It should go without saying that Frederick is swooning away in the last panel not because he is a female, but because he is Frederick the Great – our at least our version of Frederick the Great.
You have to dig pretty hard to find Frederick saying something positive about the female gender, which is, like everything about Frederick, surprising considering the depth of his intellectual and spiritual relationship with his sister, and that his grandmother, Sophia Charlotte, was one of the most amazing women of the late 17th century, being one of the only people in history to intimidate Peter the Great into mawkish silence. Perhaps because the two principle roadblocks to his expansionist schemes were women – Madame de Pompadour in France and Maria Theresa in Austro-Hungary. Perhaps because his instincts towards ideal platonic relations with men as the purest form of friendship raged at giving way to the confines of a politically opportune marriage. Perhaps it would have been different had he been raised in the female-headed salon culture of Paris rather than the beer-and-snuff-drenched sausagefest of Potsdam. In any case, this is one instance when he did not rise above the standard views of his time, and now, I have a feeling, all of that is going to come crashing down on him… and Voltaire, who was hardly any better, and Newton, who was basically only theoretically aware that women existed, though this is hardly the first time Newton has had to shoulder the sins of his companions.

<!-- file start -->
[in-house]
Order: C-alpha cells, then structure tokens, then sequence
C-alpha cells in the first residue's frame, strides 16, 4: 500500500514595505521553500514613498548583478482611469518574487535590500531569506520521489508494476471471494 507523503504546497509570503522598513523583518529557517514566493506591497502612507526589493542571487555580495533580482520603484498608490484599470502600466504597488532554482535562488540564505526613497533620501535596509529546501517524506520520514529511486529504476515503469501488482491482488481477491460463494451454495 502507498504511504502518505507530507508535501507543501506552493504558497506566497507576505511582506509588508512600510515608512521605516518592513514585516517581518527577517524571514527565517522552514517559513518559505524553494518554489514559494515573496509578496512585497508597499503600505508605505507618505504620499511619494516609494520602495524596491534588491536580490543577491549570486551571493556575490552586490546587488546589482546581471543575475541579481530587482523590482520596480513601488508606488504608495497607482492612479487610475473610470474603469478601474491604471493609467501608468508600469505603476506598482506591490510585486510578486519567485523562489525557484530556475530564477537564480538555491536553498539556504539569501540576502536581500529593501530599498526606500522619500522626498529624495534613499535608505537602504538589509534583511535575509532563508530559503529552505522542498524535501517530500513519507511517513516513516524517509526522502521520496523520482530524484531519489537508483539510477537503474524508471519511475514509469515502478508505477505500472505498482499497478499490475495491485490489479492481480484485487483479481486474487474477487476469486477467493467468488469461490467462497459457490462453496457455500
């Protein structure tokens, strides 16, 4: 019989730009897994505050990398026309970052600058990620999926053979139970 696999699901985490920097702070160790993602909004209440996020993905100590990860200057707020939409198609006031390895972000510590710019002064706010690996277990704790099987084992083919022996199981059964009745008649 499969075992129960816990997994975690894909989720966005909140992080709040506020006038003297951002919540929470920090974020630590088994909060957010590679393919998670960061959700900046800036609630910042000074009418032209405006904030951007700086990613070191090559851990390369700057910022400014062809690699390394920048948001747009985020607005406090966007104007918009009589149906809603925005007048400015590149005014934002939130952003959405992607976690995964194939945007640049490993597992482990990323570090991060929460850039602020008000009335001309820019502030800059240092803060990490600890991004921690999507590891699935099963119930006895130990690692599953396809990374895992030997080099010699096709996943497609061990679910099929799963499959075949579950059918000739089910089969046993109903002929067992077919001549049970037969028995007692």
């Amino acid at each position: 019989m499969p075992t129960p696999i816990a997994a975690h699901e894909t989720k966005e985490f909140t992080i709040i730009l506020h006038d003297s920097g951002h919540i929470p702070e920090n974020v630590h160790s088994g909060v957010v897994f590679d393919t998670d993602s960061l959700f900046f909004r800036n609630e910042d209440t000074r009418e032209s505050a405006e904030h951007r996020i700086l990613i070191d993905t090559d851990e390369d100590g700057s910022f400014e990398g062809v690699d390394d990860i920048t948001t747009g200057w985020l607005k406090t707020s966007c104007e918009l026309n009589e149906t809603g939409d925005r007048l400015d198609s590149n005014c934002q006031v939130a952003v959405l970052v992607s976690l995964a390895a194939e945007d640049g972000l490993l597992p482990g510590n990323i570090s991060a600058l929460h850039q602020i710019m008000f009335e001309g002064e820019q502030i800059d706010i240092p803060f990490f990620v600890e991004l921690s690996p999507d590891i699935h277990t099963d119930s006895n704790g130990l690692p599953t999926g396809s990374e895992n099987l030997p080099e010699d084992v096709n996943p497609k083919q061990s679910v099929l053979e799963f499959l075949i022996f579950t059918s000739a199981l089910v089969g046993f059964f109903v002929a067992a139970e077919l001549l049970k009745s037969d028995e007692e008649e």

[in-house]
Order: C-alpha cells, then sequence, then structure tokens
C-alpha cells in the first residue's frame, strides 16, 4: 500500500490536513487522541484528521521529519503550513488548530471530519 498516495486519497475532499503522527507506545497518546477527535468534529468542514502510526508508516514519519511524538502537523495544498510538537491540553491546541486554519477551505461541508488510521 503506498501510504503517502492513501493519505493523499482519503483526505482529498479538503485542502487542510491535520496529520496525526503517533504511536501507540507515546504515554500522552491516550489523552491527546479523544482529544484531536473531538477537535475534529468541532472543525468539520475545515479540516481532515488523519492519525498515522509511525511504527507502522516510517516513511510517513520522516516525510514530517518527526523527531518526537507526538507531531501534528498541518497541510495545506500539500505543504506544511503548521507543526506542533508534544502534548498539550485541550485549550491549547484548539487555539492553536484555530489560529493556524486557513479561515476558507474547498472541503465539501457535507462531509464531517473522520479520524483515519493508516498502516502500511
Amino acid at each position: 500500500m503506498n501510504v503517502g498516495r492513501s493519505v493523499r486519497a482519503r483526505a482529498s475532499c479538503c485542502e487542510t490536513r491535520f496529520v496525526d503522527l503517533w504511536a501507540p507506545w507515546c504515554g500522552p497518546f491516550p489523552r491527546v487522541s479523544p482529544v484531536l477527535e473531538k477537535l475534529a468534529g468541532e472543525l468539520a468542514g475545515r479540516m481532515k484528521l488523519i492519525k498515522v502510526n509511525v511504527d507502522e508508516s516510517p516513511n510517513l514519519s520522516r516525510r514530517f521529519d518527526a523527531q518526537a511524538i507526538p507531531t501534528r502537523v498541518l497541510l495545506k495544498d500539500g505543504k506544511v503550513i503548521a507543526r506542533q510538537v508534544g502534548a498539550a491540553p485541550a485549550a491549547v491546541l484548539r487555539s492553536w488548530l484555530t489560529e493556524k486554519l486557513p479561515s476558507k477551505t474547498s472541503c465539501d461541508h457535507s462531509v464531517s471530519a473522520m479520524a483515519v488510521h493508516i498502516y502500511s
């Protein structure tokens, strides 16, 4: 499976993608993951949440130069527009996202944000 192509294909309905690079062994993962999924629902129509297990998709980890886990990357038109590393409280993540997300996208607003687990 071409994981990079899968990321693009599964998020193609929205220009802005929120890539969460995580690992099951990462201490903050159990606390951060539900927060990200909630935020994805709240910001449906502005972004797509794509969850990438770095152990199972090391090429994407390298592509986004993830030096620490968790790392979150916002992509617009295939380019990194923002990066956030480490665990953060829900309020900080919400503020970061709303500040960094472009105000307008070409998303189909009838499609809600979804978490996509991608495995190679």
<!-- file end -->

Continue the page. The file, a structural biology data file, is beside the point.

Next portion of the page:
– Count Dolby von Luckner